Contemporary society faces many moral issues in diverse spheres. They can be personal or global, practical or theoretical, but they all demand making a decision by a person who came across a moral dilemma. Healthcare is a sphere with some burning moral issues that cause active discussions. For example, the problem of life-sustaining treatment in case there is no chance for improvement implies both ethical and moral aspects. This paper presents the moral issue of ending life-sustaining treatment, applies the principle of utilitarianism to support the decision about this problem, and regards Bentham’s Felicific Calculus.
Moral Issue Summary
The moral issue under consideration is about the patient after an accident. The young man receives life-support treatment, but his brain was declared dead. Therefore, there is no chance for recovery even though other organs are healthy. Healthcare provider considers further treatment to be unreasonable and suggests to switch off life support. The parents of the patient are religious and refuse this action considering it to be similar to murder or suicide. Still, representatives of the healthcare provider explain the difference between withdrawal of the ventilator, suicide, and euthanasia (Welie and Have 1).
The family promises to make their decision after some time. Moreover, since his organs are functioning and healthy, the young man can become a donor and save lives of other people who are waiting for transplantation. Finally, the parents agree to stop life support of their son although it was a difficult moral decision. Also, they allowed transplantation of his healthy organs.
Applying the Principle of Utilitarianism
From the point of view of Utilitarianism, the action or decision is right as long as it brings happiness (Westacott). Thus, the morality of a decision depends on its consequences. The moral issue under discussion is controversial in terms of Utilitarianism. On the one hand, the decision of parents to stop life support of their son and their agreement for transplantation will bring happiness to patients who have been waiting for organs as well as their relatives. On the other hand, the parents themselves can feel bad and not happy because they did not manage to save their son. Nevertheless, considering the fact that more people benefit from their decision about the moral issue than could have been in case they insisted on life support, their action is right under the principle of Utilitarianism.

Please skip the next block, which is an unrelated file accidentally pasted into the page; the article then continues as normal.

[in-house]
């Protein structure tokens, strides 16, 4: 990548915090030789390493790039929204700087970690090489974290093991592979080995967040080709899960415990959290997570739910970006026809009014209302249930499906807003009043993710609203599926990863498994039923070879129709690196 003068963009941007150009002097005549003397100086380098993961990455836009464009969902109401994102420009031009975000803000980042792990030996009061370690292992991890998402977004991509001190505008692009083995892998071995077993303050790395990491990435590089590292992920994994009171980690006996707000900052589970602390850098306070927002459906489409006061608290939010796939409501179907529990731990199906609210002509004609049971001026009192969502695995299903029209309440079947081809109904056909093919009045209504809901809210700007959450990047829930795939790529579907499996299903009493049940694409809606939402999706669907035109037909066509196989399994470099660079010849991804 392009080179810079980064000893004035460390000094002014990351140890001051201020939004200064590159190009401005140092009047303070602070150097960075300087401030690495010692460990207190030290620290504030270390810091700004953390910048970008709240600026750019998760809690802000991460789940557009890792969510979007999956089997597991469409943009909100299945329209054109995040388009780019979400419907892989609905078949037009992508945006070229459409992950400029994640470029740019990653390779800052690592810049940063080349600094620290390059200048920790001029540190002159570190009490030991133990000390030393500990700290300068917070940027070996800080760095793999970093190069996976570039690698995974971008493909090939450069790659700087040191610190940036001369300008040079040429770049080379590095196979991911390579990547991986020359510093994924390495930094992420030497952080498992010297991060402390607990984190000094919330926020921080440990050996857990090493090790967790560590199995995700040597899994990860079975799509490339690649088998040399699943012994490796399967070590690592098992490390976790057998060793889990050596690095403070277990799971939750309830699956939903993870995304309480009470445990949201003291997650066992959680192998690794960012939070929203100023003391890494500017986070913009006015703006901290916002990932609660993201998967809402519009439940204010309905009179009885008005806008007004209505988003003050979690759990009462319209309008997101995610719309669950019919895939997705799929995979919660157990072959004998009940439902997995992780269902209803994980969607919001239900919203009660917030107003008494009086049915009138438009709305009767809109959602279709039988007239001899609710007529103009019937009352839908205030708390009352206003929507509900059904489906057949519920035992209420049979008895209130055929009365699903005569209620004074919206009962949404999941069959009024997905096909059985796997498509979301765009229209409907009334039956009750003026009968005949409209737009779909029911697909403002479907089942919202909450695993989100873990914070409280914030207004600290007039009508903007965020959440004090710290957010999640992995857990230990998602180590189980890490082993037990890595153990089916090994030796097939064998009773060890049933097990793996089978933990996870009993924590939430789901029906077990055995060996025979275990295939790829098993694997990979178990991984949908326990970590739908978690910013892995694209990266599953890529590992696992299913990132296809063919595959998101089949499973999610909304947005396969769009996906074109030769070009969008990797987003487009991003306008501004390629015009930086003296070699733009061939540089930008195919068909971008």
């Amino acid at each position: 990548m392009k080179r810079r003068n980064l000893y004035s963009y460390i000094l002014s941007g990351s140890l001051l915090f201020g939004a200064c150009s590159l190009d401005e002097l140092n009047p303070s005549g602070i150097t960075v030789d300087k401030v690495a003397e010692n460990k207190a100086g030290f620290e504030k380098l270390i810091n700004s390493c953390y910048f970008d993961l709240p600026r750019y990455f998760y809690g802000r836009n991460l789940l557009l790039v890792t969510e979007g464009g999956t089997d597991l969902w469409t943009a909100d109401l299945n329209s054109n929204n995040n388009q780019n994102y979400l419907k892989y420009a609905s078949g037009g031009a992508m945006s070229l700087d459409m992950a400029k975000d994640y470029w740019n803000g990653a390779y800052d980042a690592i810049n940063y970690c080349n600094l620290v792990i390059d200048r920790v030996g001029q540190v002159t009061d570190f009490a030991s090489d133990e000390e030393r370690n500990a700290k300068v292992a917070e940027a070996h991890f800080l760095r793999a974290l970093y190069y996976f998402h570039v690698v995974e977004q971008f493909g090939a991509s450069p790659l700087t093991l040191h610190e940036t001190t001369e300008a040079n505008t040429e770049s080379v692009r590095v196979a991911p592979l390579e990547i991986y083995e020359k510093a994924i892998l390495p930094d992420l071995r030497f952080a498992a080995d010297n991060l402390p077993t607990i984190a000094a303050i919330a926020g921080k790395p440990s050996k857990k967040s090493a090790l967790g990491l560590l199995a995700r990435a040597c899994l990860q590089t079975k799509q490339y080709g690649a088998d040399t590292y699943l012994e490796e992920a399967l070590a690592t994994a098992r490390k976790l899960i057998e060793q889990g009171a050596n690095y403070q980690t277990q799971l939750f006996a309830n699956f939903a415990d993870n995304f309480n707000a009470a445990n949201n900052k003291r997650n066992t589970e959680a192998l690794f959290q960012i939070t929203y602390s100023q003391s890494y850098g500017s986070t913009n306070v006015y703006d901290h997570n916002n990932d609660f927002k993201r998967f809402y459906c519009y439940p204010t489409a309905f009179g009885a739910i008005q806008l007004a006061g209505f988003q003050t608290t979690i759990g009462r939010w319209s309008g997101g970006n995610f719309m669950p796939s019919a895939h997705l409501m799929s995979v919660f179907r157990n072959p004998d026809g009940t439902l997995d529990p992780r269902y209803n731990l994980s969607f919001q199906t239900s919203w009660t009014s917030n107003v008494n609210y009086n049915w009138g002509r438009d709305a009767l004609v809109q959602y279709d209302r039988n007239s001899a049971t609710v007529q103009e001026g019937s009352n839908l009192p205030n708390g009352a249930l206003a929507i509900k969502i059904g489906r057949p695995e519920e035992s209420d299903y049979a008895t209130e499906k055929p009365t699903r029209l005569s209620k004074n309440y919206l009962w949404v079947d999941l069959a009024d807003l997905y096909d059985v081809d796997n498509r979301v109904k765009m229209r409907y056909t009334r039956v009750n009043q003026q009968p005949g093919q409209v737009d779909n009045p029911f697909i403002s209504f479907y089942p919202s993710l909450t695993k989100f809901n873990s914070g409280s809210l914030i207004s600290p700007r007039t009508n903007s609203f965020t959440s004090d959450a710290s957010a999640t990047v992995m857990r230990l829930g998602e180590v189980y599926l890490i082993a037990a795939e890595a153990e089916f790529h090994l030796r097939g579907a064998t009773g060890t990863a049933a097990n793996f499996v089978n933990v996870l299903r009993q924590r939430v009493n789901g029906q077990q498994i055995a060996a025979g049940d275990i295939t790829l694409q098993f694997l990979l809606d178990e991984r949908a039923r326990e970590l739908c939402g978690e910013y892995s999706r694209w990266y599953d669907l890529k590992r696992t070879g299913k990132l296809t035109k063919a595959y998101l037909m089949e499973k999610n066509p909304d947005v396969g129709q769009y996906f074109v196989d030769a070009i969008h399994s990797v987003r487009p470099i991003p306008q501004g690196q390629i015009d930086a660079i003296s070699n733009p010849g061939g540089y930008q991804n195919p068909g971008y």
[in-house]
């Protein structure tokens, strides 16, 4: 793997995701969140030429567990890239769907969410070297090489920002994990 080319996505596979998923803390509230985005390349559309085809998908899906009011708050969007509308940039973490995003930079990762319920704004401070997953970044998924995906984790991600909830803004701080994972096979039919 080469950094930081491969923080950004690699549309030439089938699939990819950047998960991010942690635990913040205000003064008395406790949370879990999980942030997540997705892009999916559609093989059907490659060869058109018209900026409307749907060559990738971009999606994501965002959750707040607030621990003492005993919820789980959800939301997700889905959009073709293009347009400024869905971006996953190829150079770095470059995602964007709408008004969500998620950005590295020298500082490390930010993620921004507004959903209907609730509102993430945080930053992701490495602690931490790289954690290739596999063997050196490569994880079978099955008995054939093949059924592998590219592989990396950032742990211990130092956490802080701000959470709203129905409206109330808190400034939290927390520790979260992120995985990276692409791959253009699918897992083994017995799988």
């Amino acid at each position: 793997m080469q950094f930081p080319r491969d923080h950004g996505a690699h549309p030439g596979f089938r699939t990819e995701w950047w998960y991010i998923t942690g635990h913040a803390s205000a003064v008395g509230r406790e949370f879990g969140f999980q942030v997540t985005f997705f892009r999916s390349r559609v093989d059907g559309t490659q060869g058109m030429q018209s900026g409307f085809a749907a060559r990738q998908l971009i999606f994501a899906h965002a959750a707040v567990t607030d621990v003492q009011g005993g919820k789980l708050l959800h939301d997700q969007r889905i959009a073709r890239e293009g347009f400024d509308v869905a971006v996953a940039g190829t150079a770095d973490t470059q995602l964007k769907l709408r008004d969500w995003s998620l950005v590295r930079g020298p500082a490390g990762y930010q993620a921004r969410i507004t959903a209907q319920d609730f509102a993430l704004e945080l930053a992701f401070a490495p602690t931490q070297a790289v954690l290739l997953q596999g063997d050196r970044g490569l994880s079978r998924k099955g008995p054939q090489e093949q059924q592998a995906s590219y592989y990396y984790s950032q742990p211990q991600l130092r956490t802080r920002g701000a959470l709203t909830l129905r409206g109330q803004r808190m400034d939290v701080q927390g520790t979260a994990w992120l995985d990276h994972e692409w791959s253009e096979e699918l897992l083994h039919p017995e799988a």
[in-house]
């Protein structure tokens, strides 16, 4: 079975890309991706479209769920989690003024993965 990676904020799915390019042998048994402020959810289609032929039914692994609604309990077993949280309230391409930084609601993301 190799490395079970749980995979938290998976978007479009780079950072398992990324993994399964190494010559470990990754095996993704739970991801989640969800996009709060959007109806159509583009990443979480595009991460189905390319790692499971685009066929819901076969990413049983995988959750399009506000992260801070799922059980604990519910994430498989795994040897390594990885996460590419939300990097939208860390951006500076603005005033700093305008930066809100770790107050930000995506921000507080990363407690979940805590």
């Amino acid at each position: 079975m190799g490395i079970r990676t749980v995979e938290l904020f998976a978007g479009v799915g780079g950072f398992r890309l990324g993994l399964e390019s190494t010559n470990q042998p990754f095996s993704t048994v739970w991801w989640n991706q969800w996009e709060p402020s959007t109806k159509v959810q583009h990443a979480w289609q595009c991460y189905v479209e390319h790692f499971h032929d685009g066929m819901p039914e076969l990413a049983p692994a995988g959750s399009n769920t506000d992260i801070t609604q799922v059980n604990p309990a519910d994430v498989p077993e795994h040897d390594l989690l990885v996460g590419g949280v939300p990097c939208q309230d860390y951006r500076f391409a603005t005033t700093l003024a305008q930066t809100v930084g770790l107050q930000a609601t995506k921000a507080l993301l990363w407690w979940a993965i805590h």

Application of Bentham’s Felicific Calculus
Another issue related to happiness measurement is Bentham’s Felicific Calculus. He also addresses the principles of utility in his work (Brunon-Ernst 2). His Felicific Calculus was aimed at the assessment of pain and pleasure units thus calculating the level of happiness. Applying this calculus to the discussed moral issue, the following considerations should be made. As for intensity of pleasure and pain, pleasure of the patients who receive organs is greater than pain of the patient’s parents. Also, pleasure of their healthy lives will last longer. As for the number of people affected, more of them will be happy than unhappy. Consequently, the decision about the moral issue is correct and will bring happiness to many people.
On the whole, moral issues imply complicated processes of decision-making. It is important to evaluate the possible outcomes in case of different decisions. The Utilitarian principle and concepts discussed by Bentham can empower the decision-making and allow people to evaluate their decision from the point of view of happiness it brings.
Brunon-Ernst, Anne. “The Felicific Calculus. Jeremy Bentham’s Definition of Happiness.” Well-Being: Towards a Cross-Cultural Definition: Proceedings of a Conference Held January 2014 at Université Panthéon-Assas Paris, 2014, pp. 1-14.
Welie, Jos, and Henk Have. “The Ethics of Forgoing Life-Sustaining Treatment: Theoretical Considerations and Clinical Decision-Making.” Multidisciplinary Respiratory Medicine, vol. 9, no. 1, pp. 1-8.
Westacott, Emrys. “The Basic Principles of Utilitarianism.” ThoughtCo. Web.